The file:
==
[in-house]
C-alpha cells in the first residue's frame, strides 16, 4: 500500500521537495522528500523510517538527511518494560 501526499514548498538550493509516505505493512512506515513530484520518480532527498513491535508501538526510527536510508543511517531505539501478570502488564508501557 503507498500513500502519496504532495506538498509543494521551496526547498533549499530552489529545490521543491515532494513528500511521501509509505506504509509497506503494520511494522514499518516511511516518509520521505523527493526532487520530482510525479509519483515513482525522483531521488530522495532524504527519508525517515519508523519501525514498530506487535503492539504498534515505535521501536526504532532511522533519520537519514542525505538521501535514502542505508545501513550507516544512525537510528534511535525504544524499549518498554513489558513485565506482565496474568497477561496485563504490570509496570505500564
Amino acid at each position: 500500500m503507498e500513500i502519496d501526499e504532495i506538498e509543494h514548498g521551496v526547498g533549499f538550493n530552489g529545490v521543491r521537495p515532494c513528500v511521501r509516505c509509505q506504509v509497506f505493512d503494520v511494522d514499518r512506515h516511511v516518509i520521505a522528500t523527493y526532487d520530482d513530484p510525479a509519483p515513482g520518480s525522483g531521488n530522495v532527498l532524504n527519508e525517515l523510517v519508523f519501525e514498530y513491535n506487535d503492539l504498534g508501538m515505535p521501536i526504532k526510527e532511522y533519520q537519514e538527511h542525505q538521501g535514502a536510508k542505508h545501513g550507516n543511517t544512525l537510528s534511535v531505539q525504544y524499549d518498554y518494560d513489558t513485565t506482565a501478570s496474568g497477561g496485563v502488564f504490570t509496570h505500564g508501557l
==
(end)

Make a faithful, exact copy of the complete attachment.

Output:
[in-house]
C-alpha cells in the first residue's frame, strides 16, 4: 500500500521537495522528500523510517538527511518494560 501526499514548498538550493509516505505493512512506515513530484520518480532527498513491535508501538526510527536510508543511517531505539501478570502488564508501557 503507498500513500502519496504532495506538498509543494521551496526547498533549499530552489529545490521543491515532494513528500511521501509509505506504509509497506503494520511494522514499518516511511516518509520521505523527493526532487520530482510525479509519483515513482525522483531521488530522495532524504527519508525517515519508523519501525514498530506487535503492539504498534515505535521501536526504532532511522533519520537519514542525505538521501535514502542505508545501513550507516544512525537510528534511535525504544524499549518498554513489558513485565506482565496474568497477561496485563504490570509496570505500564
Amino acid at each position: 500500500m503507498e500513500i502519496d501526499e504532495i506538498e509543494h514548498g521551496v526547498g533549499f538550493n530552489g529545490v521543491r521537495p515532494c513528500v511521501r509516505c509509505q506504509v509497506f505493512d503494520v511494522d514499518r512506515h516511511v516518509i520521505a522528500t523527493y526532487d520530482d513530484p510525479a509519483p515513482g520518480s525522483g531521488n530522495v532527498l532524504n527519508e525517515l523510517v519508523f519501525e514498530y513491535n506487535d503492539l504498534g508501538m515505535p521501536i526504532k526510527e532511522y533519520q537519514e538527511h542525505q538521501g535514502a536510508k542505508h545501513g550507516n543511517t544512525l537510528s534511535v531505539q525504544y524499549d518498554y518494560d513489558t513485565t506482565a501478570s496474568g497477561g496485563v502488564f504490570t509496570h505500564g508501557l